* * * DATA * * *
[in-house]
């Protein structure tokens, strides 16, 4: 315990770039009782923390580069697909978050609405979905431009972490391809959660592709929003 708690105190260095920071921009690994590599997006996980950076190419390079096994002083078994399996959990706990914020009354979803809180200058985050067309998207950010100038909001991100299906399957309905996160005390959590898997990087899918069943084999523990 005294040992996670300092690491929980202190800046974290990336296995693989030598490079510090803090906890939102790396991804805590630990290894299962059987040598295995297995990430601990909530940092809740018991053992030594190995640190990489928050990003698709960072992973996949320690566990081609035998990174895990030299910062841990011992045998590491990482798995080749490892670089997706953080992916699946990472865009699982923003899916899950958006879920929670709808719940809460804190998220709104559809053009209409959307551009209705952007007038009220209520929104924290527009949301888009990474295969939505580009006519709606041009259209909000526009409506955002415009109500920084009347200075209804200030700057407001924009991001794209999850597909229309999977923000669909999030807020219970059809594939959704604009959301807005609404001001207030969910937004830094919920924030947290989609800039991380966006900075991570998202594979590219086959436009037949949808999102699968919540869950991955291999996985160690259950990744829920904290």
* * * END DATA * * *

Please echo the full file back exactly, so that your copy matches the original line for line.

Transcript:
[in-house]
């Protein structure tokens, strides 16, 4: 315990770039009782923390580069697909978050609405979905431009972490391809959660592709929003 708690105190260095920071921009690994590599997006996980950076190419390079096994002083078994399996959990706990914020009354979803809180200058985050067309998207950010100038909001991100299906399957309905996160005390959590898997990087899918069943084999523990 005294040992996670300092690491929980202190800046974290990336296995693989030598490079510090803090906890939102790396991804805590630990290894299962059987040598295995297995990430601990909530940092809740018991053992030594190995640190990489928050990003698709960072992973996949320690566990081609035998990174895990030299910062841990011992045998590491990482798995080749490892670089997706953080992916699946990472865009699982923003899916899950958006879920929670709808719940809460804190998220709104559809053009209409959307551009209705952007007038009220209520929104924290527009949301888009990474295969939505580009006519709606041009259209909000526009409506955002415009109500920084009347200075209804200030700057407001924009991001794209999850597909229309999977923000669909999030807020219970059809594939959704604009959301807005609404001001207030969910937004830094919920924030947290989609800039991380966006900075991570998202594979590219086959436009037949949808999102699968919540869950991955291999996985160690259950990744829920904290």